Consider the object with photon flux S, background surface brightness B, and detector with readout noise σrn. A single short exposure of time t has a variance:

σS2 = STt + BATt + Npixσrn2

If N exposures are summed, the resulting variance will be

σN2 = S2

If a single long exposure of length Nt is taken, we get

σL2 = STNt + BATNt + Npixσrn2.

The ratio of the noises, or the inverse ratio of the S/N (since the total signal measured is the same in both cases), is

$\displaystyle {\sigma_N\over \sigma_L}$ = $\displaystyle \sqrt{{
S^\prime T Nt + B^\prime A T Nt + NN_{pix} \sigma_{rn}^2 \over
S^\prime T Nt + B^\prime A T Nt + N_{pix} \sigma_{rn}^2 }}$

The only difference is in the readout noise term! In the signal- or background-limited regimes, exposures can be added with no loss of S/N. However, if readout noise is significant, then splitting exposures leads to reduced S/N.

\textit{Understand under what circumstances you can split exposur...
...asons why you might want to split an exposure into shorter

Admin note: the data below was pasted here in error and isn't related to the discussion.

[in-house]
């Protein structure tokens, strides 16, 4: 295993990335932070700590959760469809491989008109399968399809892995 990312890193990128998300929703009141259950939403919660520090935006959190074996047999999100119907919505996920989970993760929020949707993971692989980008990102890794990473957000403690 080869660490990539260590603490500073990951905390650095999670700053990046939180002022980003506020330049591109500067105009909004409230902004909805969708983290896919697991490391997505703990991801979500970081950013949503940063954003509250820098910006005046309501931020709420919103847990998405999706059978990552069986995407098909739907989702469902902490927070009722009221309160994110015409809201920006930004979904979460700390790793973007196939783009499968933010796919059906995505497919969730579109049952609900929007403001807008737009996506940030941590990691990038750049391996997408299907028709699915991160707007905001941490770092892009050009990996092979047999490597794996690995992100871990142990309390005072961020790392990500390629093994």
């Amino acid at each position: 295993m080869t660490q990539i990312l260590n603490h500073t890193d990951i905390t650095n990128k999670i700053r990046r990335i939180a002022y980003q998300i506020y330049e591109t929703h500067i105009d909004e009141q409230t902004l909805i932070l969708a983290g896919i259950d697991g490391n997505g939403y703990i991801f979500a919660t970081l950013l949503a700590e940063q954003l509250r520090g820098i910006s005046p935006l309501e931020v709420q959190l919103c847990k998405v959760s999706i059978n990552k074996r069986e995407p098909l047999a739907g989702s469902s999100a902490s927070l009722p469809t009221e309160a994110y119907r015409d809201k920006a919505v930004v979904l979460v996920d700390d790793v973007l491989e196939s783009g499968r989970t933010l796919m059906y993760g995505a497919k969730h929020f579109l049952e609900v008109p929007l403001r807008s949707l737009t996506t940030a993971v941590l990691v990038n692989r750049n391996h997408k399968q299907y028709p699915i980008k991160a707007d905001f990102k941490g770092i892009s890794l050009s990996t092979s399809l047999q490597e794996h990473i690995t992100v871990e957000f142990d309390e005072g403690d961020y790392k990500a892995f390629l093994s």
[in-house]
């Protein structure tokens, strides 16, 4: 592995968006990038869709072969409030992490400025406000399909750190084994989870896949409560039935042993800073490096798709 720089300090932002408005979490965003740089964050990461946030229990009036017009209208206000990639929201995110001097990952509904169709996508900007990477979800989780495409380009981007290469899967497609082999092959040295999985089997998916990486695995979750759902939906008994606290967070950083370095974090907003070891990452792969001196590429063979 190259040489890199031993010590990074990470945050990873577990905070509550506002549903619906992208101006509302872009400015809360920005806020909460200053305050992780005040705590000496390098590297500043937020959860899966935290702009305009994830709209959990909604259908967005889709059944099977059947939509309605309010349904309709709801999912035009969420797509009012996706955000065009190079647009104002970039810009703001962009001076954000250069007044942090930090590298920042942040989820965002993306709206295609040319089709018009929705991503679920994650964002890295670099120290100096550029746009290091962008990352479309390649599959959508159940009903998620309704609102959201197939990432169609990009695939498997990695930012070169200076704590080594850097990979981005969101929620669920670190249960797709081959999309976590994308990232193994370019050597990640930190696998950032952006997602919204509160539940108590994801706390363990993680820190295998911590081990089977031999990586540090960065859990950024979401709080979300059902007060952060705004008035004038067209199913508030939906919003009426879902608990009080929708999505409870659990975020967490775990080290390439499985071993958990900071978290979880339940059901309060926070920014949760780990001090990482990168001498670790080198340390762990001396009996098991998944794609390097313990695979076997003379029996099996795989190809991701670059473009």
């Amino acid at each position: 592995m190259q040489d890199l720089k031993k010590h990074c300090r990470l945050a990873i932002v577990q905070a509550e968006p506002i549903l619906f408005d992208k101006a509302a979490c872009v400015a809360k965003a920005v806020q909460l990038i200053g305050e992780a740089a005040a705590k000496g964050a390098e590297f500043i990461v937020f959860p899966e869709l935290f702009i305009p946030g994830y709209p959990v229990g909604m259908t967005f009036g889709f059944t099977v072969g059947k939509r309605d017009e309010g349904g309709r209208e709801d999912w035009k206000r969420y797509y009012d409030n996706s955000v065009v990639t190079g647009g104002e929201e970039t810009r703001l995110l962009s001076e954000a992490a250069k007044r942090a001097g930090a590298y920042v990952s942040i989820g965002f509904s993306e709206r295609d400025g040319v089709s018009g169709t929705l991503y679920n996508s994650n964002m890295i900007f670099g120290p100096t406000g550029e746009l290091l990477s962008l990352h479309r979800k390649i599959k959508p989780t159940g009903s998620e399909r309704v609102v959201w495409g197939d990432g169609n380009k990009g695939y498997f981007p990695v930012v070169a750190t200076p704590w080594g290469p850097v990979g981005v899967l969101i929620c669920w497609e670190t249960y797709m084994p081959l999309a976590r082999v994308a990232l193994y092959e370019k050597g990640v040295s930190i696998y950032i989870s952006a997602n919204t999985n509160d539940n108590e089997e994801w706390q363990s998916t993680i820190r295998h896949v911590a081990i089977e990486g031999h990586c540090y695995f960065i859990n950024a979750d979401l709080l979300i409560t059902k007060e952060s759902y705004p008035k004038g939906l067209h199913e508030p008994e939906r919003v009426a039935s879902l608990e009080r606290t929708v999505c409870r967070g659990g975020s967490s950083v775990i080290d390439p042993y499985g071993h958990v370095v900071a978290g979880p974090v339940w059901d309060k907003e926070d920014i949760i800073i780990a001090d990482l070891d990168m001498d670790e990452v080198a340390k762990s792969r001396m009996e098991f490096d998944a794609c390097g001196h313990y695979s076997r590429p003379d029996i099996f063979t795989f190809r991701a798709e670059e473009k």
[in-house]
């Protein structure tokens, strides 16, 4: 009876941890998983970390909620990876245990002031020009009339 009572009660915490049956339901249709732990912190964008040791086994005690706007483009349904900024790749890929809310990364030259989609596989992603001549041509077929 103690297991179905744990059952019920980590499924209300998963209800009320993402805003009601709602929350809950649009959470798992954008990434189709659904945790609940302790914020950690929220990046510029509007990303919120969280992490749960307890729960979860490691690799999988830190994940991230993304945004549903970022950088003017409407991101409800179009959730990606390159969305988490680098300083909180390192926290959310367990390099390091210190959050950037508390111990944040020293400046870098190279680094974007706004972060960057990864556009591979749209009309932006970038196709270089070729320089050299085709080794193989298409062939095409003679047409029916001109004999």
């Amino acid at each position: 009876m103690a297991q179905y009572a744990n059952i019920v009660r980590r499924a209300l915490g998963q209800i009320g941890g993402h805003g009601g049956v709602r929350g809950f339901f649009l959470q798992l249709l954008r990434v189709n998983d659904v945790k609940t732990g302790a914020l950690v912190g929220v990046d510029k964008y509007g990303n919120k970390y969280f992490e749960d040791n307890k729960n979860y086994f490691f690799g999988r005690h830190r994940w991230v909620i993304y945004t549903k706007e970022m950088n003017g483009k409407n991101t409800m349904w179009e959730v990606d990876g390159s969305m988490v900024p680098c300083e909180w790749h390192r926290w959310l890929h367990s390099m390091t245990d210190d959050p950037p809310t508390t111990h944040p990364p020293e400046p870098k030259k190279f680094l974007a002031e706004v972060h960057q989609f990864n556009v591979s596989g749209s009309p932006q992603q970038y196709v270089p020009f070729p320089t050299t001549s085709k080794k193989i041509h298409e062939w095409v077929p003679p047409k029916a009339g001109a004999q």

Random errors vs systematic errors

So far, we've been discussing random errors. There is an additional, usually more troublesome, type of errors known as systematic errors. These don't occur randomly but rather are correlated with some, possibly unknown, variable relating to your observations, and can have the effect of not just adding spread around the true value that you are trying to measure, but actually measuring the wrong mean.

EXAMPLE : flat fielding


Note also that in some cases, systematic errors can masquerade as random errors in your test observations (or be missing altogether if you don't take data in exactly the same way), but actually be systematic in your science observations.

EXAMPLE: flat fielding, subpixel QE variations.

Note that error analysis from expected random errors may be the only clue you get to discovering systematic errors. To discover systematic errors, plot residuals vs. everything!

\textit{Understand the distinction between random and systematic errors.}